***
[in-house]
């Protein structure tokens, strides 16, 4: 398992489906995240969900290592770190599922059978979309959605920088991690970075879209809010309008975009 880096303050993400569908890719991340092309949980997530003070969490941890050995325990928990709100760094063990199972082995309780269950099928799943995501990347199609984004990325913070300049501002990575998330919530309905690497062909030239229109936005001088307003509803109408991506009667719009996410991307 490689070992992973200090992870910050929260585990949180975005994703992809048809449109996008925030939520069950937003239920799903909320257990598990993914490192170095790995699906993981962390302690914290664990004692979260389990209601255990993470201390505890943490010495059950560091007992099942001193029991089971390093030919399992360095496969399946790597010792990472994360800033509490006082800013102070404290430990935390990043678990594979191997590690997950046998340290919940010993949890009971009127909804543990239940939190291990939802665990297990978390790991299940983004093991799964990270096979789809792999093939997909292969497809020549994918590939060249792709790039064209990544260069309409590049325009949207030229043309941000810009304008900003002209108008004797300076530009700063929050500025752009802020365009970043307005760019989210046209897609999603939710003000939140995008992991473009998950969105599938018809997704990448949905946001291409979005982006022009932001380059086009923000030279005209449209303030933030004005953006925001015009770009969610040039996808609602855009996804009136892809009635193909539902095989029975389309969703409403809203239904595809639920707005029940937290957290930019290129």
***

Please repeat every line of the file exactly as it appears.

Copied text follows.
[in-house]
């Protein structure tokens, strides 16, 4: 398992489906995240969900290592770190599922059978979309959605920088991690970075879209809010309008975009 880096303050993400569908890719991340092309949980997530003070969490941890050995325990928990709100760094063990199972082995309780269950099928799943995501990347199609984004990325913070300049501002990575998330919530309905690497062909030239229109936005001088307003509803109408991506009667719009996410991307 490689070992992973200090992870910050929260585990949180975005994703992809048809449109996008925030939520069950937003239920799903909320257990598990993914490192170095790995699906993981962390302690914290664990004692979260389990209601255990993470201390505890943490010495059950560091007992099942001193029991089971390093030919399992360095496969399946790597010792990472994360800033509490006082800013102070404290430990935390990043678990594979191997590690997950046998340290919940010993949890009971009127909804543990239940939190291990939802665990297990978390790991299940983004093991799964990270096979789809792999093939997909292969497809020549994918590939060249792709790039064209990544260069309409590049325009949207030229043309941000810009304008900003002209108008004797300076530009700063929050500025752009802020365009970043307005760019989210046209897609999603939710003000939140995008992991473009998950969105599938018809997704990448949905946001291409979005982006022009932001380059086009923000030279005209449209303030933030004005953006925001015009770009969610040039996808609602855009996804009136892809009635193909539902095989029975389309969703409403809203239904595809639920707005029940937290957290930019290129």